Now, the reason I do like an agreement is I want Mexico to be a strong and happy country. I think I can do that. And we can get close enough to have a decent deal for the United States but at the same time have a good deal for Mexico. So I am okay with that. The thing I need you to understand is that right now we have a $60 billion trade deficit. That is unsustainable. And do not feel lonely because we are going to be having talks with China also. China is beyond what is happened with that whole thing, and you will be very happy because that will be good for you – believe me. We are going to treat them fairly and we want a good relationship with China. But with Mexico, you are our neighbor and I want to do what is good for Mexico. That is very important [to] me. With that being said, if you think it is appropriate, I will let Jared Kushner, Wilbur Ross, and all the different people that are involved – Wilbur will be confirmed as Secretary of Commerce any moment now – to get with your team and they can knock something out that will be a fabulous agreement. It will look good for both of us. I will say with you representing Mexico and me representing the United States we will have a good agreement and we will almost become the fathers of our country – almost not quite okay? Please go away from this conversation understanding it is not my first choice, but what I want is to have a good and strong neighbor in Mexico.

PEÑA NIETO
And we have to generate jobs, and we have to be stronger and we have to be growing. I share that position with you.

TRUMP
It is you and I against the world, Enrique, do not forget.

PEÑA NIETO
The spirit of my government, in the position of my administration, is for things to go well for the United States and for things to go well for your government, because this is the only way that we can continue working together, and that is really my honest position. Let us stop talking about who pays for the wall, talking about the wall in general, because I think there is a more creative way we can start looking for a solution. And it is the way we can remove the big block in our path. And let us now start talking about creative ways on how this wall is going to be paid because I fully understand that it is your sovereign right to talk about this, because you are protecting your southern border. But this cannot be the strongest thing in our path that keeps us from having a dialogue, and keeps us from having economic development.

TRUMP
That is very good, I agree with you 100 percent. Enrique, if you want, I have the Prime Minister of Great Britain coming in in a little while. If you want, you can put out a statement saying that we had a great conversation and our teams are going to continue to talk and just say we will not discuss the wall. We will discuss other things but we had a conversation. Now, there are some time delays that are imposed. I guess the 90-day period or a similar timeframe. Let me confirm with some of my people here. Well, Jared and Luis know what the timelines are, so why don’t they work out a mutual statement? So, Enrique, if it is okay with you, Jared and Luis will work out a mutual statement that we can put out together.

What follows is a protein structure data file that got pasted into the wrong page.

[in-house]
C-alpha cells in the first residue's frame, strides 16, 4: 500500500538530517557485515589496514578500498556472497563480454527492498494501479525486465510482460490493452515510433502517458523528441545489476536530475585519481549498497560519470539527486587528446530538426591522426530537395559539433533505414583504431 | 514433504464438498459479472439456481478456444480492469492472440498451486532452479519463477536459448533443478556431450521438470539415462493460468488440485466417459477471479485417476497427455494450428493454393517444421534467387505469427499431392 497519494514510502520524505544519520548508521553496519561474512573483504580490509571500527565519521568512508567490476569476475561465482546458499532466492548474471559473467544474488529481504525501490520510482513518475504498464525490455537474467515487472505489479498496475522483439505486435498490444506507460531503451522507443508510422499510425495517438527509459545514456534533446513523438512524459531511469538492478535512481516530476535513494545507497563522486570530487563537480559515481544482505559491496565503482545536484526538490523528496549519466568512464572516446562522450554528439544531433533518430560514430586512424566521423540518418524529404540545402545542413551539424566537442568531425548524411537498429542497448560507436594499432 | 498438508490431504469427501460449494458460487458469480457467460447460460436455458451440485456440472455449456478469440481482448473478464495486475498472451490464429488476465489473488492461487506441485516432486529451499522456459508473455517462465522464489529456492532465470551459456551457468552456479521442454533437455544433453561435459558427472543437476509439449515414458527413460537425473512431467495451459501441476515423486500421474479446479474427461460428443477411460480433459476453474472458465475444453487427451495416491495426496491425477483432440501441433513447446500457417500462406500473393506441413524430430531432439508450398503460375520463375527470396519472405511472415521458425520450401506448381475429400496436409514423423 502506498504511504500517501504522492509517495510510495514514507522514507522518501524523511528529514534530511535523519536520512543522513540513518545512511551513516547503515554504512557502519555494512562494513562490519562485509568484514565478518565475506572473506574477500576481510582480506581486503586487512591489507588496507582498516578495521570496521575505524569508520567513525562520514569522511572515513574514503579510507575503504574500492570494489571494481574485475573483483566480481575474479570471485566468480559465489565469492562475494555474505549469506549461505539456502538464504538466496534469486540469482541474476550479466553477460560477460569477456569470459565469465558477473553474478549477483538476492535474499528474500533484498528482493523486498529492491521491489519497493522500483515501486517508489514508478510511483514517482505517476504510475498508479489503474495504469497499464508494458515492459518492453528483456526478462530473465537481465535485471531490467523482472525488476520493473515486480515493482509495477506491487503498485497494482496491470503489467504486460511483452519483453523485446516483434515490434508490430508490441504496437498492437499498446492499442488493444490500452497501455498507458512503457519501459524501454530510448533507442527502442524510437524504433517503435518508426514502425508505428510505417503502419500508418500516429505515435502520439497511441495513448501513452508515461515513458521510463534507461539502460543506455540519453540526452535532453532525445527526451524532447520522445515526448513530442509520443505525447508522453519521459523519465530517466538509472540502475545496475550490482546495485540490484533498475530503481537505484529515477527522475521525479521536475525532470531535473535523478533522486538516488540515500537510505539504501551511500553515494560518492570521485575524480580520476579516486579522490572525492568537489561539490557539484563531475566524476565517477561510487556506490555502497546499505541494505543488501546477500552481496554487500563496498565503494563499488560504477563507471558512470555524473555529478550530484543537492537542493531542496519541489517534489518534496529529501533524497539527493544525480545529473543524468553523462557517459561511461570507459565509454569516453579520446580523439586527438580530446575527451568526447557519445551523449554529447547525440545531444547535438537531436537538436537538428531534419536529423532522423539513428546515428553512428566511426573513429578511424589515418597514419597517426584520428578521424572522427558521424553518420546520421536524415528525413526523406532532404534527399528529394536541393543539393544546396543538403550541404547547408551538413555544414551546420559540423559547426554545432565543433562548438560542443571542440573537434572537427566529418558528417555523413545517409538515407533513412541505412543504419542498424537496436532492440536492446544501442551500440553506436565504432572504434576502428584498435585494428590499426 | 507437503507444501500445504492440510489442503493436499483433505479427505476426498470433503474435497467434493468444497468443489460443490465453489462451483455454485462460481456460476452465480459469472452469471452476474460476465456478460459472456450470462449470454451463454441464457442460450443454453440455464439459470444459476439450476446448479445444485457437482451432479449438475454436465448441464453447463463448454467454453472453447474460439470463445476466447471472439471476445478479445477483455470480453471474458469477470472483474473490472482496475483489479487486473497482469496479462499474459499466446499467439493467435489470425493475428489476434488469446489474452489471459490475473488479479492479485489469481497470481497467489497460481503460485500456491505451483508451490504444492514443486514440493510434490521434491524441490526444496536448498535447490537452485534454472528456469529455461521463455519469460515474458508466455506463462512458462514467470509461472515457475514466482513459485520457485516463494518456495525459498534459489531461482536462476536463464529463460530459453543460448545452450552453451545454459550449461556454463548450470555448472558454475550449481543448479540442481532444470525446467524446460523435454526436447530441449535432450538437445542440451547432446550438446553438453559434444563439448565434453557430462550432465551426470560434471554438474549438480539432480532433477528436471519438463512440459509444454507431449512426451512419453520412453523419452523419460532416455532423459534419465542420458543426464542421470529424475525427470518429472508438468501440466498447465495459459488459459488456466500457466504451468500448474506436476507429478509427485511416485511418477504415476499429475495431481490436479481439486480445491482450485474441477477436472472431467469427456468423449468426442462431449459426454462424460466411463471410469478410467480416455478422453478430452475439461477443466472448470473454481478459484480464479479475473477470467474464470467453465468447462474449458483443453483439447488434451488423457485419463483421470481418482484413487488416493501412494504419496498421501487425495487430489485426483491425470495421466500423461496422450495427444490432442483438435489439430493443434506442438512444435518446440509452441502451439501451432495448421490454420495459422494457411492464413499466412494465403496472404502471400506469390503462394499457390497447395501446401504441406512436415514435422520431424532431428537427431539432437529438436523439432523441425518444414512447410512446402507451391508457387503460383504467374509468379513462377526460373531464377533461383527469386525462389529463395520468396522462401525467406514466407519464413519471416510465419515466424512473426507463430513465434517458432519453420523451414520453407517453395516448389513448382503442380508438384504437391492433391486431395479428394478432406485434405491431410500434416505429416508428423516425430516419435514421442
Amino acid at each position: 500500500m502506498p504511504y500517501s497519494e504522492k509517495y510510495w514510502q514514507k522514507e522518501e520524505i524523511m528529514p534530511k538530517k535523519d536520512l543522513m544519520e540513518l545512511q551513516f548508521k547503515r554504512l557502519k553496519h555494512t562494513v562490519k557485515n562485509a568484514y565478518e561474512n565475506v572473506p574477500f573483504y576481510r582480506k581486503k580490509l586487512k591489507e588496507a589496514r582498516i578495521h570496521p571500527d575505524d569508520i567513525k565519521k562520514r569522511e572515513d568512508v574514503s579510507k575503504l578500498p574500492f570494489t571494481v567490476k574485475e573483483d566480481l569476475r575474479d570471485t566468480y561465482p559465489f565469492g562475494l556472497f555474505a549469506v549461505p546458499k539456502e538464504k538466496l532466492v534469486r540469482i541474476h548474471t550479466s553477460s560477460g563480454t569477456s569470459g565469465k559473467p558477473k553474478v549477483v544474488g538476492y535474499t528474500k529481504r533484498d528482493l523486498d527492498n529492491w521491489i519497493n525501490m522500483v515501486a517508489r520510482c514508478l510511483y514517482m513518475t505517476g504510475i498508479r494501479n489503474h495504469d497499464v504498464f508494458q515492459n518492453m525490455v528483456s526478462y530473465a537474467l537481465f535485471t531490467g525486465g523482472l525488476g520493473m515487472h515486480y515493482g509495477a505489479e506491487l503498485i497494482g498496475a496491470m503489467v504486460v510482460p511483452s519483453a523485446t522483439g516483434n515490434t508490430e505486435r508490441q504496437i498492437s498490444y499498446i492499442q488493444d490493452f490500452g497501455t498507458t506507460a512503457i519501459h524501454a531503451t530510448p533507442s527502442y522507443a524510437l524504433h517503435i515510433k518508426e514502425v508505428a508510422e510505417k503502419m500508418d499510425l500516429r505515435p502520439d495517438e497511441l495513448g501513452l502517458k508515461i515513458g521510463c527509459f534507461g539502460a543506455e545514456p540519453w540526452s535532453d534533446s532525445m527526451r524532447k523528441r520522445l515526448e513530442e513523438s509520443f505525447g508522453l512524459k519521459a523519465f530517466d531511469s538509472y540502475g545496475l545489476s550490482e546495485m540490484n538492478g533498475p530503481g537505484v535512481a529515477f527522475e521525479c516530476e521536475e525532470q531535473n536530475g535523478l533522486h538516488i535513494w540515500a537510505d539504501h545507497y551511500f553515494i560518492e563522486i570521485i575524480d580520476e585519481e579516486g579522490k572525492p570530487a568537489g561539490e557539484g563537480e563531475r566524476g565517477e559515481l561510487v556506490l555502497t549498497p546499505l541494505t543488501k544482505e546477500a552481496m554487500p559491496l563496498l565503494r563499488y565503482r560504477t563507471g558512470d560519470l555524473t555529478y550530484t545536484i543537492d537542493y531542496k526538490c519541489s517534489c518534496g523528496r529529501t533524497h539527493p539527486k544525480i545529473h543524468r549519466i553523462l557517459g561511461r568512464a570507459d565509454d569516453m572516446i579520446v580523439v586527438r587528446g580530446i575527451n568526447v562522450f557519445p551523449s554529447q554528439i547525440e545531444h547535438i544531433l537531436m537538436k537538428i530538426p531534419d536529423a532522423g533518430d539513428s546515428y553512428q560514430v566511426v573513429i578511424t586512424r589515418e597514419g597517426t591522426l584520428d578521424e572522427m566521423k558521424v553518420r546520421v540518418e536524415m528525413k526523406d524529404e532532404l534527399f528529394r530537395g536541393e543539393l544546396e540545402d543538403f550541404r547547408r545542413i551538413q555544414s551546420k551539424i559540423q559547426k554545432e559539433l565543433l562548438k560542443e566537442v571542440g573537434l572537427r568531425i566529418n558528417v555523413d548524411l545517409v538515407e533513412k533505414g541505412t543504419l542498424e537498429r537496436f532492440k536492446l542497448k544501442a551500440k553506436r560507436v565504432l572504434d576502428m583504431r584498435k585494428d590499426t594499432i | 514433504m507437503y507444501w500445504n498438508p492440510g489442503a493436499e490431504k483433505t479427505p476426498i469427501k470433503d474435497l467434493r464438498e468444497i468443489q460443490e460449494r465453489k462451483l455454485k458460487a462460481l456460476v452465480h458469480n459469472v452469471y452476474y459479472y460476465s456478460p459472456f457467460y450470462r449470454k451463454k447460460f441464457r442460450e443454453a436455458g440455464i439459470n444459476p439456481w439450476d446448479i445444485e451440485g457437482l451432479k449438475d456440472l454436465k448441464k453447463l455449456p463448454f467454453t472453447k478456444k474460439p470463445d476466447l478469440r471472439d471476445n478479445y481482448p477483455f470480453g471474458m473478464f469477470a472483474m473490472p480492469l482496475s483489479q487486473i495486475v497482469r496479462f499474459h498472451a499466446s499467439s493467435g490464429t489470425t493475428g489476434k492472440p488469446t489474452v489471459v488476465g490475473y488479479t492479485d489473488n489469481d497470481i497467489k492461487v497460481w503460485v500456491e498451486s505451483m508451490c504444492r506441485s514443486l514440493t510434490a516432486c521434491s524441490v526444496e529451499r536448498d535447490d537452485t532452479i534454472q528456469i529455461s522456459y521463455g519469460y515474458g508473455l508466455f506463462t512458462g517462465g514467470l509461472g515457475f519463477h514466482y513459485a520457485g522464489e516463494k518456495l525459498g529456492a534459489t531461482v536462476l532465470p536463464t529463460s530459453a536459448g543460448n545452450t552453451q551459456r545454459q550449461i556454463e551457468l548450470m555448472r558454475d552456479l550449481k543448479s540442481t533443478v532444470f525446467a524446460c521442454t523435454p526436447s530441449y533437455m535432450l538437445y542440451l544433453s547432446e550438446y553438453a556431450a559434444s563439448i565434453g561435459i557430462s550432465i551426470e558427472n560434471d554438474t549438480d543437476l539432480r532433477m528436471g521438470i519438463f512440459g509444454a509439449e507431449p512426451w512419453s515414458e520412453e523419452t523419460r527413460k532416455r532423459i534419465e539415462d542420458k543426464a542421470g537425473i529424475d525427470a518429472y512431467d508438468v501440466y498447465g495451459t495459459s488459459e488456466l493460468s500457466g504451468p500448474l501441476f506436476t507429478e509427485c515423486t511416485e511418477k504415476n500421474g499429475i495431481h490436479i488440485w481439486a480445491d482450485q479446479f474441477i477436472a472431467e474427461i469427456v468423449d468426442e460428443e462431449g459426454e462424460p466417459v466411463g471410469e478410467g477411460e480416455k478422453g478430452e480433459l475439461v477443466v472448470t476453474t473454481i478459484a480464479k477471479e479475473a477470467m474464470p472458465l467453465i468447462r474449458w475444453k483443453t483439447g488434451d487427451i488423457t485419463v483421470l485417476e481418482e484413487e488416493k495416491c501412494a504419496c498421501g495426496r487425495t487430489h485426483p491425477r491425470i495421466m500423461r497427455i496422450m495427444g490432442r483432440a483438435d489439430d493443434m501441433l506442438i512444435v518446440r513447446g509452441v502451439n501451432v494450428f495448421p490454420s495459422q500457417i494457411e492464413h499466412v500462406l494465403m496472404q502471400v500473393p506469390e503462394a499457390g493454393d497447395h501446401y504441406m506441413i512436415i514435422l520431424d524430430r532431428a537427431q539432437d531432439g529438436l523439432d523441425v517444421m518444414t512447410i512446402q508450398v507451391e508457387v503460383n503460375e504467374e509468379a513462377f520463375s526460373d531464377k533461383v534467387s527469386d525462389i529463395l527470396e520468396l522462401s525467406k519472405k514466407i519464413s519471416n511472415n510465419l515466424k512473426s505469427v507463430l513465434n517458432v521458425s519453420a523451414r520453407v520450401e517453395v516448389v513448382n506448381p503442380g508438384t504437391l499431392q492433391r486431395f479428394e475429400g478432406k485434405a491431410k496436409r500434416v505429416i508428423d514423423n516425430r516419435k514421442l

PEÑA NIETO
Yes, Mr. President. I fully agree with you on Jared and Luis working together on this.

TRUMP
Good. I want you to be so popular that your people will call for a constitutional amendment in Mexico so that you can run again for another six years.

PEÑA NIETO
You are very kind, Mr. President. And really, the only thing I am interested in for both of our nations to do well – for your government, for you, and for us to truly have a relationship with friendship and a very constructive relationship, Mr. Trump.

TRUMP
You know, we should put that in the statement. Your words are so beautiful. Those are beautiful words and I do not think I can speak that beautifully, okay? It would be great to put those words at the end of the statement. Really nice though.

PEÑA NIETO
We will do so, Mr. President, and we will let Jared and Luis define the statement with a positive and constructive view that we both have. I know that we want to build a friendship between both of us and to work for the betterment of our societies. So, let us move on that position and let us look twice at what is obstructing us and move forward on a path to build together. Let us have Luis and Jared work on a statement. Thank you for your time and your views. I know this is a long conversation, which I appreciate.

TRUMP
Well, it is my honor and we will have a great success. I will explain to Jared everything and they should talk soon. I appreciate all of your time, too, Enrique, and I look forward to seeing you soon. I feel confident with those two, plus their teams, will get something done that will be great for both countries.

PEÑA NIETO
I am sure that will happen, Mr. President. Thank you so much. I look forward also to see you very soon. Thank you.

TRUMP
Thank you. Goodbye.